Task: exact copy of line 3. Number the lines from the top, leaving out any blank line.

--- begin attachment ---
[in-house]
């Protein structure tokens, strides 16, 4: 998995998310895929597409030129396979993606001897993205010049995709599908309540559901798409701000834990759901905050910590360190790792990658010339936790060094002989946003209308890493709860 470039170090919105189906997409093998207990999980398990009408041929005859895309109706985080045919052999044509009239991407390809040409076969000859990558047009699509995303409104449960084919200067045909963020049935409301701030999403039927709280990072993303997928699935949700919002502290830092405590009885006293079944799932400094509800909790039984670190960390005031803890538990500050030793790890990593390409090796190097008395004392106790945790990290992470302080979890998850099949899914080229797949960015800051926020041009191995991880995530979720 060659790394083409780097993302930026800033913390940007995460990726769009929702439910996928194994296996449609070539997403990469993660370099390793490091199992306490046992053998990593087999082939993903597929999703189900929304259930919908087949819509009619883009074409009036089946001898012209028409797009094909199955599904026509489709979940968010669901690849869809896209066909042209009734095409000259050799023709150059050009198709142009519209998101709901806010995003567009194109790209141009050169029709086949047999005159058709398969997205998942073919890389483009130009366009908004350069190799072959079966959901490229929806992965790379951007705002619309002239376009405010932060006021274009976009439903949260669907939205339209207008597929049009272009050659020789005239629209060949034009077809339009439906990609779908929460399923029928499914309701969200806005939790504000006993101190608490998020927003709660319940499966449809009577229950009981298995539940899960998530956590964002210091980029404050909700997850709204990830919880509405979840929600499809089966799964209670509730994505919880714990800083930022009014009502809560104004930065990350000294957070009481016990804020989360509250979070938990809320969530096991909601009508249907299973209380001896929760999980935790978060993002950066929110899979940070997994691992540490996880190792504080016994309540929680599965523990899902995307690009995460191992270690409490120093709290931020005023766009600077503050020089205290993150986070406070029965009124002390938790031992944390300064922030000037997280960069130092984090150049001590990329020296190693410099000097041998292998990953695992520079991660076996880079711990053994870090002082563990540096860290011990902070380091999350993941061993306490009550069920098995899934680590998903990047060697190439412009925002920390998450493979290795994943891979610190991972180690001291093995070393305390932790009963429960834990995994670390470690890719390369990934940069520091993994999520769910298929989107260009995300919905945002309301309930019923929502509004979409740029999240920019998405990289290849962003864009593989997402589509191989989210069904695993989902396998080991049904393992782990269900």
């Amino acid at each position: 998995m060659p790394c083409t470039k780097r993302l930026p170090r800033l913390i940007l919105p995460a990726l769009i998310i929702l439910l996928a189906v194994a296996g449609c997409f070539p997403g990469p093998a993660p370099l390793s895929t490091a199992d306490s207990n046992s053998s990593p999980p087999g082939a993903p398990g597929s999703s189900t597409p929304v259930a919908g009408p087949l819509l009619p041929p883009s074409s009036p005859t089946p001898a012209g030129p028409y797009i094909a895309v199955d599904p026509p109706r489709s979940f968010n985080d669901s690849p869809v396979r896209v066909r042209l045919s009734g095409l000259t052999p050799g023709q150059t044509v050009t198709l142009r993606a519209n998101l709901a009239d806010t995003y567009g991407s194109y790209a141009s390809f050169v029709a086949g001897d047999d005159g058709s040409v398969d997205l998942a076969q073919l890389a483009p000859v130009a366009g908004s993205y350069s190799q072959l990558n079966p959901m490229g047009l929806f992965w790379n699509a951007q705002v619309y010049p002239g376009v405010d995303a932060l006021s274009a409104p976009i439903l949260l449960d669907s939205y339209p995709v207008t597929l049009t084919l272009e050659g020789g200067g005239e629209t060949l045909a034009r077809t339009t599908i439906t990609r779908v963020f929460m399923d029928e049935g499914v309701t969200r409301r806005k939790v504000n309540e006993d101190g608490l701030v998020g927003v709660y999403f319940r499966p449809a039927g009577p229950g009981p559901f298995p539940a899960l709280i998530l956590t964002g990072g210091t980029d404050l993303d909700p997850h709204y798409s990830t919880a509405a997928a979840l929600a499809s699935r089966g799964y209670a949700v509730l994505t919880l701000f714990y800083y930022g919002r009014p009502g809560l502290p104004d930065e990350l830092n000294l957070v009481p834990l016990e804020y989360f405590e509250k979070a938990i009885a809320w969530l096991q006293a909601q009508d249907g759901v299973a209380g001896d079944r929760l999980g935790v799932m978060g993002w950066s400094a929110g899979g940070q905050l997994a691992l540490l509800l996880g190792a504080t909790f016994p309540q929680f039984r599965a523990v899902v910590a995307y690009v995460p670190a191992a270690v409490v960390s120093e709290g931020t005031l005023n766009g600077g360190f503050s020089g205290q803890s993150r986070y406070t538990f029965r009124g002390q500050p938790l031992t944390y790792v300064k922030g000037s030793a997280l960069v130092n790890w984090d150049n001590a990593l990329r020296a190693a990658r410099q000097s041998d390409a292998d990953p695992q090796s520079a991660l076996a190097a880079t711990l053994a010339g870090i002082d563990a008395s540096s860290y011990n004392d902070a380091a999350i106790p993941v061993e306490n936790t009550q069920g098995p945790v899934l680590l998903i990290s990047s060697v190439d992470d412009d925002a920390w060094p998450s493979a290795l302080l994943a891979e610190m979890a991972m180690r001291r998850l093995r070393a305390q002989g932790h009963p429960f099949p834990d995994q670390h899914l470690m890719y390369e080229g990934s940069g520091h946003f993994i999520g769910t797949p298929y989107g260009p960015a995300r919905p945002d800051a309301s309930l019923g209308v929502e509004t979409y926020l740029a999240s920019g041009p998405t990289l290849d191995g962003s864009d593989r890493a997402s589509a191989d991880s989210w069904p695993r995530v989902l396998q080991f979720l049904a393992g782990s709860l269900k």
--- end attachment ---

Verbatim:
């Amino acid at each position: 998995m060659p790394c083409t470039k780097r993302l930026p170090r800033l913390i940007l919105p995460a990726l769009i998310i929702l439910l996928a189906v194994a296996g449609c997409f070539p997403g990469p093998a993660p370099l390793s895929t490091a199992d306490s207990n046992s053998s990593p999980p087999g082939a993903p398990g597929s999703s189900t597409p929304v259930a919908g009408p087949l819509l009619p041929p883009s074409s009036p005859t089946p001898a012209g030129p028409y797009i094909a895309v199955d599904p026509p109706r489709s979940f968010n985080d669901s690849p869809v396979r896209v066909r042209l045919s009734g095409l000259t052999p050799g023709q150059t044509v050009t198709l142009r993606a519209n998101l709901a009239d806010t995003y567009g991407s194109y790209a141009s390809f050169v029709a086949g001897d047999d005159g058709s040409v398969d997205l998942a076969q073919l890389a483009p000859v130009a366009g908004s993205y350069s190799q072959l990558n079966p959901m490229g047009l929806f992965w790379n699509a951007q705002v619309y010049p002239g376009v405010d995303a932060l006021s274009a409104p976009i439903l949260l449960d669907s939205y339209p995709v207008t597929l049009t084919l272009e050659g020789g200067g005239e629209t060949l045909a034009r077809t339009t599908i439906t990609r779908v963020f929460m399923d029928e049935g499914v309701t969200r409301r806005k939790v504000n309540e006993d101190g608490l701030v998020g927003v709660y999403f319940r499966p449809a039927g009577p229950g009981p559901f298995p539940a899960l709280i998530l956590t964002g990072g210091t980029d404050l993303d909700p997850h709204y798409s990830t919880a509405a997928a979840l929600a499809s699935r089966g799964y209670a949700v509730l994505t919880l701000f714990y800083y930022g919002r009014p009502g809560l502290p104004d930065e990350l830092n000294l957070v009481p834990l016990e804020y989360f405590e509250k979070a938990i009885a809320w969530l096991q006293a909601q009508d249907g759901v299973a209380g001896d079944r929760l999980g935790v799932m978060g993002w950066s400094a929110g899979g940070q905050l997994a691992l540490l509800l996880g190792a504080t909790f016994p309540q929680f039984r599965a523990v899902v910590a995307y690009v995460p670190a191992a270690v409490v960390s120093e709290g931020t005031l005023n766009g600077g360190f503050s020089g205290q803890s993150r986070y406070t538990f029965r009124g002390q500050p938790l031992t944390y790792v300064k922030g000037s030793a997280l960069v130092n790890w984090d150049n001590a990593l990329r020296a190693a990658r410099q000097s041998d390409a292998d990953p695992q090796s520079a991660l076996a190097a880079t711990l053994a010339g870090i002082d563990a008395s540096s860290y011990n004392d902070a380091a999350i106790p993941v061993e306490n936790t009550q069920g098995p945790v899934l680590l998903i990290s990047s060697v190439d992470d412009d925002a920390w060094p998450s493979a290795l302080l994943a891979e610190m979890a991972m180690r001291r998850l093995r070393a305390q002989g932790h009963p429960f099949p834990d995994q670390h899914l470690m890719y390369e080229g990934s940069g520091h946003f993994i999520g769910t797949p298929y989107g260009p960015a995300r919905p945002d800051a309301s309930l019923g209308v929502e509004t979409y926020l740029a999240s920019g041009p998405t990289l290849d191995g962003s864009d593989r890493a997402s589509a191989d991880s989210w069904p695993r995530v989902l396998q080991f979720l049904a393992g782990s709860l269900k």